An Illinois state employee “was dismissed in 2011 from her $115,000 per year job as an arbitrator for the Illinois Workers’ Compensation Commission after a series of stories in the News-Democrat concerning more than $10 million paid to prison guards who complained that turning keys and operating locks caused them to be injured.” The investigation indicated that the arbitrator tried to hide from the press a disability application by a former state trooper convicted of causing highway deaths, and allegedly used her position in an unsuccessful attempt to pressure state officials to speed up her own claim, commenting that she had ‘two mortgages’ to pay.” After her departure from the arbitrator job she “found work training others for the very job from which she was fired,” and now is endeavoring to collect a “pending $25,000 settlement for a disability primarily attributed to typing,” which the state is resisting. [Belleville, Ill., News-Democrat]
Don’t take my word for it, take New York Democratic Gov. Andrew Cuomo’s:
Mr. Cuomo conceded that the scaffold law was among the “infuriating” things about doing business in New York, but couldn’t be changed because of the strength of its supporters, particularly the state trial lawyers association.
“The trial lawyers are the single most powerful political force in Albany,” he said. “That’s the short answer. It’s also the long answer.”
As Andrew Hawkins explains at Crain’s New York Business, which interviewed Cuomo, the scaffold law is New York’s alone-in-the-country legal regime ascribing 100% liability for gravity-related workplace injuries to businesses found to have contributed any fault, even if the predominant cause was a worker’s drunkenness or decision to violate safety rules. Because awards are high, some estimate that the law will contribute $200 million to construction costs at the Tappan Zee Bridge rebuilding project alone compared with a law more typical of what is found in other states. The law has been under vigorous attack for some time by a New York business coalition, to no avail.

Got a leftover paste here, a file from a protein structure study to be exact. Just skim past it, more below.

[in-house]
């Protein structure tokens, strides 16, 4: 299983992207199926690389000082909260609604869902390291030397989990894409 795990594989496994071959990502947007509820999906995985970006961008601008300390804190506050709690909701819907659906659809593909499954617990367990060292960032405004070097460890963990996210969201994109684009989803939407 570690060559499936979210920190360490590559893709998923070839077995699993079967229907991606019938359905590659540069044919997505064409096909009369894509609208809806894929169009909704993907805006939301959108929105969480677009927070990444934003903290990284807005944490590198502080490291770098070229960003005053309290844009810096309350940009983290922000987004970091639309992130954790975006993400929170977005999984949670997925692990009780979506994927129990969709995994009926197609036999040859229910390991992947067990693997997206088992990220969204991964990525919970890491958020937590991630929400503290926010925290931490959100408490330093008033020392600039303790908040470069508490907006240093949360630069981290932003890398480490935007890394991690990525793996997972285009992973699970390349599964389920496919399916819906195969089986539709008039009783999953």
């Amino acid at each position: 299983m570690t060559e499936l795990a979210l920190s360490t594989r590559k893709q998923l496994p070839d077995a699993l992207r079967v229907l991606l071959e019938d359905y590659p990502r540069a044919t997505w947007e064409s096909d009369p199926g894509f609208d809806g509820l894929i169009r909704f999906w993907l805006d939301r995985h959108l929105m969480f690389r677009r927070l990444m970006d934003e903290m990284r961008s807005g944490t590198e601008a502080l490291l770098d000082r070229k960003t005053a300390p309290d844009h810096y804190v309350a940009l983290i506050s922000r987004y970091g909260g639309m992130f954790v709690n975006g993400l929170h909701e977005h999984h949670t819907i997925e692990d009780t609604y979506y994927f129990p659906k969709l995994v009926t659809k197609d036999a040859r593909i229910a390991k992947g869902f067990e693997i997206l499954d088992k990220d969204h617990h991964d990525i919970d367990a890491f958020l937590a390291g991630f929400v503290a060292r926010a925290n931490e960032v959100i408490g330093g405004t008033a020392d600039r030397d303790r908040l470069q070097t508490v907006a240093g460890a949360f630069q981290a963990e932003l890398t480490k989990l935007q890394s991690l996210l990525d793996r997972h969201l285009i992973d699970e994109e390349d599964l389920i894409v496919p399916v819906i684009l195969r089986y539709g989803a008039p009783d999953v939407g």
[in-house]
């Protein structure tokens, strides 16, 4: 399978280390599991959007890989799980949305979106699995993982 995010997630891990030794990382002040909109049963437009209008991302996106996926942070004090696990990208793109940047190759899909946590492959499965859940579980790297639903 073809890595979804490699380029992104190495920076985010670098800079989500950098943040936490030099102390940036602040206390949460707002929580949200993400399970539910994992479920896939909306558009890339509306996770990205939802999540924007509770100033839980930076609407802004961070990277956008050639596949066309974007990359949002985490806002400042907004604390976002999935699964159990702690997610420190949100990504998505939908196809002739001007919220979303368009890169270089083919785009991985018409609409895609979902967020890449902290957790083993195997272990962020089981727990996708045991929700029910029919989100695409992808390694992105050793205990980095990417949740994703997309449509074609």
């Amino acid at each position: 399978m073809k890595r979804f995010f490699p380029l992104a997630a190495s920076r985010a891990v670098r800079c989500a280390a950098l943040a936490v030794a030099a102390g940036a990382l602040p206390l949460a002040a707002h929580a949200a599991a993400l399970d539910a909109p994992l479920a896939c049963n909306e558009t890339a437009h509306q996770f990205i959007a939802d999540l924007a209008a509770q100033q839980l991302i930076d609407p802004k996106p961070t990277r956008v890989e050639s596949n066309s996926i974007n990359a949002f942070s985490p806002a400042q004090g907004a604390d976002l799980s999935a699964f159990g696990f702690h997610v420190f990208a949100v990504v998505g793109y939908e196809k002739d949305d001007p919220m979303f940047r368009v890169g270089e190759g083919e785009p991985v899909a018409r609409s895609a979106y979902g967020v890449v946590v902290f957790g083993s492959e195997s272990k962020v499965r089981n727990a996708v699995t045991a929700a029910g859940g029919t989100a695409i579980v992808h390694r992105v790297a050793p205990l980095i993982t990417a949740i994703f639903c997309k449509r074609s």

“A government worker injured during motel sex on a business trip is not entitled to workers’ compensation, Australia’s highest court has ruled.” [Debra Cassens Weiss, ABA Journal, earlier on Australian workers' comp]
“A former UC Davis police officer whose pepper-spraying of protesters gained worldwide notice thanks to a viral video has been awarded more than $38,000 in workers’ compensation from the university for suffering he experienced after the incident.” [Joe Garofoli, San Francisco Chronicle]
More from Lowering the Bar:
Here are some additional facts that are remarkable.
- Pike was on paid leave during the university’s investigation, which for some reason took eight months.
- The investigation found not only that Pike didn’t need to use the spray, but that he used a spray not sanctioned by the department and he used it from an unsafe distance. Seems serious and willful to me.
- Pike was being paid — please be seated — at least $119,000 per year (another report says $121,680) plus benefits, to be a campus policeman in Davis, California.
- Though Pike was fired, he will still get his pension.
- The students he sprayed sued UC Davis for civil-rights violations. The university settled with them for $1 million (plus an apology). Under the settlement, the plaintiffs will each receive, at most, $30,000.
Yes, the man who assaulted the plaintiffs will be getting $8,000 more than any plaintiff will get, as a result of his claim that he was acting within the course of his employment by assaulting them and became emotionally disabled as a result of being accused of assaulting them; he is also allowed to keep a pension that is likely based to some degree on the $119,000 per year the state was paying him to be the kind of officer who pepper-sprays non-violent protesters in the face.
Dividing 11-5: “Plaintiffs who failed in their state worker’s compensation claim cannot sue their employers and their medical experts under federal civil racketeering laws, the en banc 6th U.S. Circuit Court of Appeals has ruled.” [Jackson et al. v. Sedgwick Claims Management et al., PDF; Miller Canfield; Business Insurance; Steven Schwinn, Constitutional Law Prof Blog]
“A former University of California, Davis police officer who was fired after pepper spraying a group of students staging a protest in 2011, and whose actions went viral on the internet, is seeking workers’ compensation settlement, claiming the incident left him psychologically injured.” [ABC News]
“Oh, come on, now, WRAL. No one’s really going to believe the claimant in the bogus workers’ comp case with the game show angle is named ‘Wrench Cashwell’. You’re going to have to come up with something better than that.” [Fayetteville, N.C.]
Worker’s comp is intended to provide relatively liberal coverage in some ways — that goes with the territory of a “no-fault” compensation scheme — but a few of these outcomes might still raise an eyebrow, particularly when it comes to generous definitions of what’s “work-related.” [Cracked] More: Coyote (“Our problem tends to be that we get a whole heck of a lot of “injuries” in the 3-4 hours between when we fire someone and when they leave the property.”)